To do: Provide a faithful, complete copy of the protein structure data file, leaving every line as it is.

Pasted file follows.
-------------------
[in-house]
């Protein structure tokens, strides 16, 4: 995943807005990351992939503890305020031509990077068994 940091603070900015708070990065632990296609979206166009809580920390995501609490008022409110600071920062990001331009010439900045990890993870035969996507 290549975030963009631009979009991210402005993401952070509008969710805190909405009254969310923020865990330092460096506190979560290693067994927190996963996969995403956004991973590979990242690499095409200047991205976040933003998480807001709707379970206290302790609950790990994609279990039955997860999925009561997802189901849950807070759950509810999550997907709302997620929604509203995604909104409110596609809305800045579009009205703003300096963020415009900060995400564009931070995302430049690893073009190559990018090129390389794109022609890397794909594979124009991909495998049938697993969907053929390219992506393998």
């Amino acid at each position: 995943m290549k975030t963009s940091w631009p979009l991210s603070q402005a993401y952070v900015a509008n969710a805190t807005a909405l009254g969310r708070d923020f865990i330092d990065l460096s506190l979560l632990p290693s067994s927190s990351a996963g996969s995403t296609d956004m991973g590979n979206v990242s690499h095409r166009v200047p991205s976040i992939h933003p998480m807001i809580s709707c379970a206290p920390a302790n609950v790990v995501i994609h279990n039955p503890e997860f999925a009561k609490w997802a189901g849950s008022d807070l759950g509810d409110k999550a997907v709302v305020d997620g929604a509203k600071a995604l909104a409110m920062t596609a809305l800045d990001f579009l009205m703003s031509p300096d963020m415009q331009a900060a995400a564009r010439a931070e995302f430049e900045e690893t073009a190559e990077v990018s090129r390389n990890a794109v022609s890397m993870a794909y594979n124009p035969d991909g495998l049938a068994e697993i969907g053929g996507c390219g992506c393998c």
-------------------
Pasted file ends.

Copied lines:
[in-house]
């Protein structure tokens, strides 16, 4: 995943807005990351992939503890305020031509990077068994 940091603070900015708070990065632990296609979206166009809580920390995501609490008022409110600071920062990001331009010439900045990890993870035969996507 290549975030963009631009979009991210402005993401952070509008969710805190909405009254969310923020865990330092460096506190979560290693067994927190996963996969995403956004991973590979990242690499095409200047991205976040933003998480807001709707379970206290302790609950790990994609279990039955997860999925009561997802189901849950807070759950509810999550997907709302997620929604509203995604909104409110596609809305800045579009009205703003300096963020415009900060995400564009931070995302430049690893073009190559990018090129390389794109022609890397794909594979124009991909495998049938697993969907053929390219992506393998």
């Amino acid at each position: 995943m290549k975030t963009s940091w631009p979009l991210s603070q402005a993401y952070v900015a509008n969710a805190t807005a909405l009254g969310r708070d923020f865990i330092d990065l460096s506190l979560l632990p290693s067994s927190s990351a996963g996969s995403t296609d956004m991973g590979n979206v990242s690499h095409r166009v200047p991205s976040i992939h933003p998480m807001i809580s709707c379970a206290p920390a302790n609950v790990v995501i994609h279990n039955p503890e997860f999925a009561k609490w997802a189901g849950s008022d807070l759950g509810d409110k999550a997907v709302v305020d997620g929604a509203k600071a995604l909104a409110m920062t596609a809305l800045d990001f579009l009205m703003s031509p300096d963020m415009q331009a900060a995400a564009r010439a931070e995302f430049e900045e690893t073009a190559e990077v990018s090129r390389n990890a794109v022609s890397m993870a794909y594979n124009p035969d991909g495998l049938a068994e697993i969907g053929g996507c390219g992506c393998c």